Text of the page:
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World AIDS Day --- December 1, 2009

Since 1998, World AIDS Day has drawn attention to the human immunodeficiency virus/acquired immunodeficiency syndrome (HIV/AIDS) pandemic. The global theme for this year's observance on December 1 is Universal Access and Human Rights.

Various biologic, cultural, and political factors combine to make women especially vulnerable to HIV. In 2008, an estimated 16.5 million women worldwide were living with HIV infection, and women and girls accounted for nearly 60% of new infections (1). Additional programs are needed to reduce the risk for infection in women, including programs that reduce economic dependence and gender-based violence and increase legal protections and educational opportunities for women and girls (1).

Worldwide, progress continues in providing access to treatment. At the end of 2008, approximately 4 million persons in low- and middle-income countries were receiving antiretroviral therapy, an increase of 36% from the previous year (2).

In the United States, in 2006, an estimated 1.1 million persons were living with HIV infection (3), and 56,300 persons were newly infected (4). HIV infection in the United States disproportionately affects blacks, Hispanics, and men who have sex with men (3,4).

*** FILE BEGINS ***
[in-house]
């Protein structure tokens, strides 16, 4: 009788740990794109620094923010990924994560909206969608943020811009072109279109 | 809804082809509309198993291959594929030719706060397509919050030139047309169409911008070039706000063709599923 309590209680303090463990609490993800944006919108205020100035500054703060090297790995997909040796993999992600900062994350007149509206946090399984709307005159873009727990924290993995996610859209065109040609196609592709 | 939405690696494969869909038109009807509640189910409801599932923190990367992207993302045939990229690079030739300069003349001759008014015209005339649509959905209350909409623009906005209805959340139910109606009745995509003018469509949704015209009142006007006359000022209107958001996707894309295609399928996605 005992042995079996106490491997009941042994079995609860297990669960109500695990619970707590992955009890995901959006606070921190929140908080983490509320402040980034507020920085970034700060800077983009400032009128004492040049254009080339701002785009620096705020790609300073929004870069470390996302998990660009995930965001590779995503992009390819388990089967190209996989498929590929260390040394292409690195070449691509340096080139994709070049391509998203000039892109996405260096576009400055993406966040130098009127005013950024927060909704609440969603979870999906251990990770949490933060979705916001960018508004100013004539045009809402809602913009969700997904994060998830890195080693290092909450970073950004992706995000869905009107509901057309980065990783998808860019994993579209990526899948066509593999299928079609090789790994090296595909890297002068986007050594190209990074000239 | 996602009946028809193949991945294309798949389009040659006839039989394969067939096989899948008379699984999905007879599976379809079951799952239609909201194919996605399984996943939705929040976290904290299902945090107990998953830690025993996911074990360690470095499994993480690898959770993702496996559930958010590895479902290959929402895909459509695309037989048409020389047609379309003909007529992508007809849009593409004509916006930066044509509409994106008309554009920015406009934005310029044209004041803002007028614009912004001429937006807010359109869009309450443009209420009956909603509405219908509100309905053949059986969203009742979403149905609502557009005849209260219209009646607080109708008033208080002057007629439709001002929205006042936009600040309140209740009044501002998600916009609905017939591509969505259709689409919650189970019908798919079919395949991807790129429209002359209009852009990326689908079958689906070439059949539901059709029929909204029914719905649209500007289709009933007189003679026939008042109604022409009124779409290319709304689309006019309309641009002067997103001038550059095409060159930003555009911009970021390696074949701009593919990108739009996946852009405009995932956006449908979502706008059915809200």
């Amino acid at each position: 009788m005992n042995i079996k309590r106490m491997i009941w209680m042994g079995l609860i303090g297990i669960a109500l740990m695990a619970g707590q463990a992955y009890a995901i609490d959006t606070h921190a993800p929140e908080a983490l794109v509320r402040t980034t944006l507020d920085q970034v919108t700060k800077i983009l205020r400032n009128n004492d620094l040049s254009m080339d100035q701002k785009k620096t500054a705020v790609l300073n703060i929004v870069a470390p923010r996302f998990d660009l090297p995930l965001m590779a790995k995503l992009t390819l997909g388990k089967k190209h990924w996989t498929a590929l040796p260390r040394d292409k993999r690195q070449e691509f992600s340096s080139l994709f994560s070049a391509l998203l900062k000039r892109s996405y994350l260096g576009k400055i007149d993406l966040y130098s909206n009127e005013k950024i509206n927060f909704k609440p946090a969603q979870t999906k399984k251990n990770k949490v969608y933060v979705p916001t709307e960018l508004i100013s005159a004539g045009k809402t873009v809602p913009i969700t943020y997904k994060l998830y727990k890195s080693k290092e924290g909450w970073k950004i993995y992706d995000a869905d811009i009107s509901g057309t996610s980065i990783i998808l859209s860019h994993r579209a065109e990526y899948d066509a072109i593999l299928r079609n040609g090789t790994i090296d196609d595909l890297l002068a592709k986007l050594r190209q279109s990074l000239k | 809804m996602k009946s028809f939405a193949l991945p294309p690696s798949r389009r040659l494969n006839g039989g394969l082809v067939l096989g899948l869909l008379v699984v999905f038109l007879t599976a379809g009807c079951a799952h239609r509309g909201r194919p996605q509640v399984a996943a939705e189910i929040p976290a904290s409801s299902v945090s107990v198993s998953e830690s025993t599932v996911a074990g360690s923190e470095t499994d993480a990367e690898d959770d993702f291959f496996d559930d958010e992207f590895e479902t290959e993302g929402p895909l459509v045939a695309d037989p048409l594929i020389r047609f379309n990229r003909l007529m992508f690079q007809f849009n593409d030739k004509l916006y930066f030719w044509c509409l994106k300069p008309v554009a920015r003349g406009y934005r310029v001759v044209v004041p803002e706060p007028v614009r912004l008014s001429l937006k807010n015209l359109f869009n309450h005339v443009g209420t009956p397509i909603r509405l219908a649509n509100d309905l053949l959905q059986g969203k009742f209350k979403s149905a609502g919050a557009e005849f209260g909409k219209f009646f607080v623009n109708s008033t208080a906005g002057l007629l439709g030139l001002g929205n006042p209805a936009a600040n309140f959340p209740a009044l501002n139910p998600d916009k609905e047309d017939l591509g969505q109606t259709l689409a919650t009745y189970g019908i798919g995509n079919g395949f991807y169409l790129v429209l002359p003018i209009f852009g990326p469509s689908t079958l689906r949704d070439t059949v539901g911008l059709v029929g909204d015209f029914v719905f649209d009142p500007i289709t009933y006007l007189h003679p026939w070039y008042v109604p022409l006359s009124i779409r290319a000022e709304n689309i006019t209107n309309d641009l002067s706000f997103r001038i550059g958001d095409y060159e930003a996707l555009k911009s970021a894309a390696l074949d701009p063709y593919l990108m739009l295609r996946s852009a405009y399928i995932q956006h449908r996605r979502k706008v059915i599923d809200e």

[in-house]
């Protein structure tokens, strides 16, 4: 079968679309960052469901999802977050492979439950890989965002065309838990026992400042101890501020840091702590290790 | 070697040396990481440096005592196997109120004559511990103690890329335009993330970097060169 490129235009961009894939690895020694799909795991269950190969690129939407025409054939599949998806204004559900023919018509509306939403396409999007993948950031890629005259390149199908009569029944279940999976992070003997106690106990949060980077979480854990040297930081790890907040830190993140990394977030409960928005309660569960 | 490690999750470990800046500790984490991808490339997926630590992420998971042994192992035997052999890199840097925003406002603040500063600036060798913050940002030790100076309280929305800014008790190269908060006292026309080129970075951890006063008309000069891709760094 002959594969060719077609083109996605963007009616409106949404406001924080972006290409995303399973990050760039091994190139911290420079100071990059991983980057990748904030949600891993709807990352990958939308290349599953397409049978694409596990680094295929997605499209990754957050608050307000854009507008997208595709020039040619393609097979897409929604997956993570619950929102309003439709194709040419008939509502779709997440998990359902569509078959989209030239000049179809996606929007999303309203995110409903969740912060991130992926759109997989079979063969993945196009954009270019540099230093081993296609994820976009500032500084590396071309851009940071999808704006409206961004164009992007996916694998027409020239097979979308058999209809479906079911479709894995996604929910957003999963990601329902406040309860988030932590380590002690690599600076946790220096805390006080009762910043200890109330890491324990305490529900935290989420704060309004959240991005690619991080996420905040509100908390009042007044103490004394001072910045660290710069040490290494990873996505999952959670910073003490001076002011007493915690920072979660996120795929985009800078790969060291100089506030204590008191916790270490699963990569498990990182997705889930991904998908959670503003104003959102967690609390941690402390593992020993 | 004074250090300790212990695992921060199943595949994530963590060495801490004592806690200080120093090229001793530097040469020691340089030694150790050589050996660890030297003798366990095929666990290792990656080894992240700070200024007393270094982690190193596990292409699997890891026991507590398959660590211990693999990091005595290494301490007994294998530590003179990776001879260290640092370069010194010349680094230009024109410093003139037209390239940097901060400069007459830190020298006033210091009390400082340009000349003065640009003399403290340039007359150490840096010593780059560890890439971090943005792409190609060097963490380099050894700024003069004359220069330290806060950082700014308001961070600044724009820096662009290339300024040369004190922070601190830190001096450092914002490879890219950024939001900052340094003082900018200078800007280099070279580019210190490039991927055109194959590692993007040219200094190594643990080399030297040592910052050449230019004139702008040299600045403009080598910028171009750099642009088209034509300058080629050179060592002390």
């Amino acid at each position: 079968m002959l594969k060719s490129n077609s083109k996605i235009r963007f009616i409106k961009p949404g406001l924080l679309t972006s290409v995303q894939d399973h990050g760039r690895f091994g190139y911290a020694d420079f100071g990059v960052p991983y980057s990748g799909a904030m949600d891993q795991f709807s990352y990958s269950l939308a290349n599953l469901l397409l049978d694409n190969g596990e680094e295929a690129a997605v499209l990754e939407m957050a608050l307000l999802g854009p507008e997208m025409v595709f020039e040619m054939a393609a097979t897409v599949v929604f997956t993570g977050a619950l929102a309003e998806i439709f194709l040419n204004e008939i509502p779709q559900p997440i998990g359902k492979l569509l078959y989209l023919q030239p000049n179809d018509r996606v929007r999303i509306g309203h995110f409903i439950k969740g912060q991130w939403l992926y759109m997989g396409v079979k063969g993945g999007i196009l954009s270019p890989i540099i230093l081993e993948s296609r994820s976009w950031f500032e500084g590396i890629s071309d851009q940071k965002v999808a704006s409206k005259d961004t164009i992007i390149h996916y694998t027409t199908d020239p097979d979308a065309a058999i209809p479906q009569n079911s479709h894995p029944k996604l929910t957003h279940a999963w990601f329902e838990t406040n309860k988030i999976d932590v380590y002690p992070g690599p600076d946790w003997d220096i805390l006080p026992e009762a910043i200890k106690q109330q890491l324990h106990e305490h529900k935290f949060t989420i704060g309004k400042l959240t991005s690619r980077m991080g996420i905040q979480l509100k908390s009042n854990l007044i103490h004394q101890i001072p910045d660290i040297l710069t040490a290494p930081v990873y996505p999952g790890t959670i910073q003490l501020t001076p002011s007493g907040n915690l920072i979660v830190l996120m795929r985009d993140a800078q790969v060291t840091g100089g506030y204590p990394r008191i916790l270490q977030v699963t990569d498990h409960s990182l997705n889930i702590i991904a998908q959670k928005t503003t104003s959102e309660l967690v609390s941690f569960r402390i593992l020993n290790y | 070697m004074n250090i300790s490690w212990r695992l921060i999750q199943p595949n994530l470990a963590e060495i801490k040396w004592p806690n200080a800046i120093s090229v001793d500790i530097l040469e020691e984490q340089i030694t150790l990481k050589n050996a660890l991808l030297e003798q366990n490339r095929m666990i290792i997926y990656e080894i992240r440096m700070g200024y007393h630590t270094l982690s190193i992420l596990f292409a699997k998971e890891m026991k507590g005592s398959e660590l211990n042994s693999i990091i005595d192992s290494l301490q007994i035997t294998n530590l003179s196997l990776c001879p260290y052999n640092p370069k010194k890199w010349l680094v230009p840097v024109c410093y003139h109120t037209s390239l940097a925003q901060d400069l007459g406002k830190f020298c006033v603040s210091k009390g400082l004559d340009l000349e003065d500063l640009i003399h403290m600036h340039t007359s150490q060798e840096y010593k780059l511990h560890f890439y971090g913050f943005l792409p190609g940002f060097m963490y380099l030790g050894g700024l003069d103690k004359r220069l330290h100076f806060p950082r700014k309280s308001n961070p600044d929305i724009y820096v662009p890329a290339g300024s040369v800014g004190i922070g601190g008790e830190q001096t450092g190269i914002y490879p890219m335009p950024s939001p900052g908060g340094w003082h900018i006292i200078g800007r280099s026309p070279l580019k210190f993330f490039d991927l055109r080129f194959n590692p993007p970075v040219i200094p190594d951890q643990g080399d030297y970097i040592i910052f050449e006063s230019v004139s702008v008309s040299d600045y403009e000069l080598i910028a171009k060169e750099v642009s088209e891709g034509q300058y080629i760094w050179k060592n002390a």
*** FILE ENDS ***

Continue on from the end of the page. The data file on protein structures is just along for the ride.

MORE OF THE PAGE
References

  1. Joint United Nations Programme on HIV/AIDS and World Health Organization. AIDS epidemic update 2009. Available at http://www.unaids.org/en/KnowledgeCentre/HIVData/EpiUpdate/EpiUpdArchive/2009/default.asp. Accessed November 24, 2009.
  2. World Health Organization. Towards universal access: scaling up priority HIV/AIDS interventions in the health sector: progress report 2009. Geneva, Switzerland: World Health Organization; 2009. Available at http://www.who.int/hiv/pub/tuapr_2009_en.pdf.
  3. CDC. HIV prevalence estimates---United States, 2006. MMWR 2008;57:1073--6.
  4. Hall HI, Song R, Rhodes P, et al; HIV Incidence Surveillance Group. Estimation of HIV incidence in the United States. JAMA 2008;300:520--9.

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Date last reviewed: 11/25/2009

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